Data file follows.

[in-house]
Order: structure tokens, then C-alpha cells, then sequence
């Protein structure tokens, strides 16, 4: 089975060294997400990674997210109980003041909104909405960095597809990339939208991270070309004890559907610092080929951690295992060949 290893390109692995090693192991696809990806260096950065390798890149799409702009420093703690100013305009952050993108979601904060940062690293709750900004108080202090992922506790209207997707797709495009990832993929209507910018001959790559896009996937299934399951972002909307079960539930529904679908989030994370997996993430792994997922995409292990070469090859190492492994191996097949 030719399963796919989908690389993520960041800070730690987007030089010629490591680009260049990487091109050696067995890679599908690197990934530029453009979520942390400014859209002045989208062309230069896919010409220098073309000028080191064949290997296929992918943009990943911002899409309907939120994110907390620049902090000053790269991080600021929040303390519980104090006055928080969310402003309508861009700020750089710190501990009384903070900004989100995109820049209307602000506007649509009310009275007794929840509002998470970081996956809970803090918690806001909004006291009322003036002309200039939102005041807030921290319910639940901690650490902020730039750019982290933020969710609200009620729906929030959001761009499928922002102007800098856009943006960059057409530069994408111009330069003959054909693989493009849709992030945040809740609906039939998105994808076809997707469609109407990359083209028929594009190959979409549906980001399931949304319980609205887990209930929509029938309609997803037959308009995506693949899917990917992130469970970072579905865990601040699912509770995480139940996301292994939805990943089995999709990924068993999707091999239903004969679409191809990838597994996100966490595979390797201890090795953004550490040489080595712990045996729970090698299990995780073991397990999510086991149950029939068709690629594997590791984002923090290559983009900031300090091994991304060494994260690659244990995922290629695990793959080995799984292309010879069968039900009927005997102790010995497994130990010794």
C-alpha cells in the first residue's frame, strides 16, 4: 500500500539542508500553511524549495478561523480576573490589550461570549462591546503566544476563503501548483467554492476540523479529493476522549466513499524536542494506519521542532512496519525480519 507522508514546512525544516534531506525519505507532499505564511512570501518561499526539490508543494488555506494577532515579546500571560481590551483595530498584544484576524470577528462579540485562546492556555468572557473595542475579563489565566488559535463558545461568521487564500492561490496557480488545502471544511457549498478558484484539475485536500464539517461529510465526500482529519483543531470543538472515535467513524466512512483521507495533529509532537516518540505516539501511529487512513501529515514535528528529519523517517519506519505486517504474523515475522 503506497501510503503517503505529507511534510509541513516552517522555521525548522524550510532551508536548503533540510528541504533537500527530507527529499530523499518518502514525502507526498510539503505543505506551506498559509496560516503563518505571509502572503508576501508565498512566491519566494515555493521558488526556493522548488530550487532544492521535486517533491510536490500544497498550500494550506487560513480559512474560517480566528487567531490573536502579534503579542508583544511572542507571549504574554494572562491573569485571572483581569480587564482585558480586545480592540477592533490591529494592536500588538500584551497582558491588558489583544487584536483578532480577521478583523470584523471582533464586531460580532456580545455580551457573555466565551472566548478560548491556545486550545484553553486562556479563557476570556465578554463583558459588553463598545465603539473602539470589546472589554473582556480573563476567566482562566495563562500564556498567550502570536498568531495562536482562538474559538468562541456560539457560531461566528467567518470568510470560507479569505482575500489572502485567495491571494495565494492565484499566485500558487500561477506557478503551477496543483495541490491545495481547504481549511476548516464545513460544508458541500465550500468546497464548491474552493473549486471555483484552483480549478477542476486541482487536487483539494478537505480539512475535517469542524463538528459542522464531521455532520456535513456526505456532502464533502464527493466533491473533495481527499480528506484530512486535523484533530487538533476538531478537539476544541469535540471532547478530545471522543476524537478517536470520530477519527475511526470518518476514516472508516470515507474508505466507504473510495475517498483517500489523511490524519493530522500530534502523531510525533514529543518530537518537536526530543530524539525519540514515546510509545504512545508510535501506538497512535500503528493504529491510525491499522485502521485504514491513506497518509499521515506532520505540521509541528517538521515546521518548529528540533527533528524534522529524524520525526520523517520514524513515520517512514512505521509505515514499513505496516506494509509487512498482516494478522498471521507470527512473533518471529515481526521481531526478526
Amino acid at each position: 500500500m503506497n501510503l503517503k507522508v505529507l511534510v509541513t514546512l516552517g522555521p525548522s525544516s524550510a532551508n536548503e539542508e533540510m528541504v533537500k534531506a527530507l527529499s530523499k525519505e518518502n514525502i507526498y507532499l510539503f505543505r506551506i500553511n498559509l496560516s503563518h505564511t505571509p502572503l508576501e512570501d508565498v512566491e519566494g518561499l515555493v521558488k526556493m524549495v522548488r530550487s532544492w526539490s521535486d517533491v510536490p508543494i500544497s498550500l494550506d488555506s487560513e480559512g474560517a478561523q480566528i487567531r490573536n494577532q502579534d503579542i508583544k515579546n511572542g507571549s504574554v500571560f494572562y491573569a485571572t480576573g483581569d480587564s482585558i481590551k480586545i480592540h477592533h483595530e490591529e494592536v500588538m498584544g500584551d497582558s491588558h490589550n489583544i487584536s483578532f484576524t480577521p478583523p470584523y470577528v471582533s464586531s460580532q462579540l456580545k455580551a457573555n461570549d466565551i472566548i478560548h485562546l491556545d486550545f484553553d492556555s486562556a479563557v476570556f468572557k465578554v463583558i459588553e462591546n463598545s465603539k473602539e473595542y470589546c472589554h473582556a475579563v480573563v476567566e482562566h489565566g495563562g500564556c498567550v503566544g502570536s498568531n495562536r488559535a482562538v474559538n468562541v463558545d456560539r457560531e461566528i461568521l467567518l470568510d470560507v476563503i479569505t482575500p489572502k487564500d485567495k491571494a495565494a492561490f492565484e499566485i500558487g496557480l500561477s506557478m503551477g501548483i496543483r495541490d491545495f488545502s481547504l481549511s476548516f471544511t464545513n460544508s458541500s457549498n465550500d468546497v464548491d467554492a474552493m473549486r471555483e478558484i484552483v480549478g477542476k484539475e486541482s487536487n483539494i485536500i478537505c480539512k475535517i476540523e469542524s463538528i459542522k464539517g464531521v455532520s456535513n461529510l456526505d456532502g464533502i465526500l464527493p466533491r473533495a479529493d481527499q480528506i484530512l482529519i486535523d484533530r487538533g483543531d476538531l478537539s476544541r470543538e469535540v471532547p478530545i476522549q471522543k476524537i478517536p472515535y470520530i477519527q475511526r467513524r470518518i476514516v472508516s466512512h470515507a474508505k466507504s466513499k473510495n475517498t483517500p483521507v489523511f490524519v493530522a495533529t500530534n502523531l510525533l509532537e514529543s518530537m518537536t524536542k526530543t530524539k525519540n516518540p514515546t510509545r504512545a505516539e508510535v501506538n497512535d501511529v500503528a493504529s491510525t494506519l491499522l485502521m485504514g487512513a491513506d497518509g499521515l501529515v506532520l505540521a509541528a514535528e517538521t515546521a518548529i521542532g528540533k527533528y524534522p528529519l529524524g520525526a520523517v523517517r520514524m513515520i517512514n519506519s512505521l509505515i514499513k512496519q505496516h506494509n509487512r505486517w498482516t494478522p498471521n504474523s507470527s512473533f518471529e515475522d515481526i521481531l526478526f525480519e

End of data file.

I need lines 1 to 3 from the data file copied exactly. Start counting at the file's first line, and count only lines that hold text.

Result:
[in-house]
Order: structure tokens, then C-alpha cells, then sequence
């Protein structure tokens, strides 16, 4: 089975060294997400990674997210109980003041909104909405960095597809990339939208991270070309004890559907610092080929951690295992060949 290893390109692995090693192991696809990806260096950065390798890149799409702009420093703690100013305009952050993108979601904060940062690293709750900004108080202090992922506790209207997707797709495009990832993929209507910018001959790559896009996937299934399951972002909307079960539930529904679908989030994370997996993430792994997922995409292990070469090859190492492994191996097949 030719399963796919989908690389993520960041800070730690987007030089010629490591680009260049990487091109050696067995890679599908690197990934530029453009979520942390400014859209002045989208062309230069896919010409220098073309000028080191064949290997296929992918943009990943911002899409309907939120994110907390620049902090000053790269991080600021929040303390519980104090006055928080969310402003309508861009700020750089710190501990009384903070900004989100995109820049209307602000506007649509009310009275007794929840509002998470970081996956809970803090918690806001909004006291009322003036002309200039939102005041807030921290319910639940901690650490902020730039750019982290933020969710609200009620729906929030959001761009499928922002102007800098856009943006960059057409530069994408111009330069003959054909693989493009849709992030945040809740609906039939998105994808076809997707469609109407990359083209028929594009190959979409549906980001399931949304319980609205887990209930929509029938309609997803037959308009995506693949899917990917992130469970970072579905865990601040699912509770995480139940996301292994939805990943089995999709990924068993999707091999239903004969679409191809990838597994996100966490595979390797201890090795953004550490040489080595712990045996729970090698299990995780073991397990999510086991149950029939068709690629594997590791984002923090290559983009900031300090091994991304060494994260690659244990995922290629695990793959080995799984292309010879069968039900009927005997102790010995497994130990010794």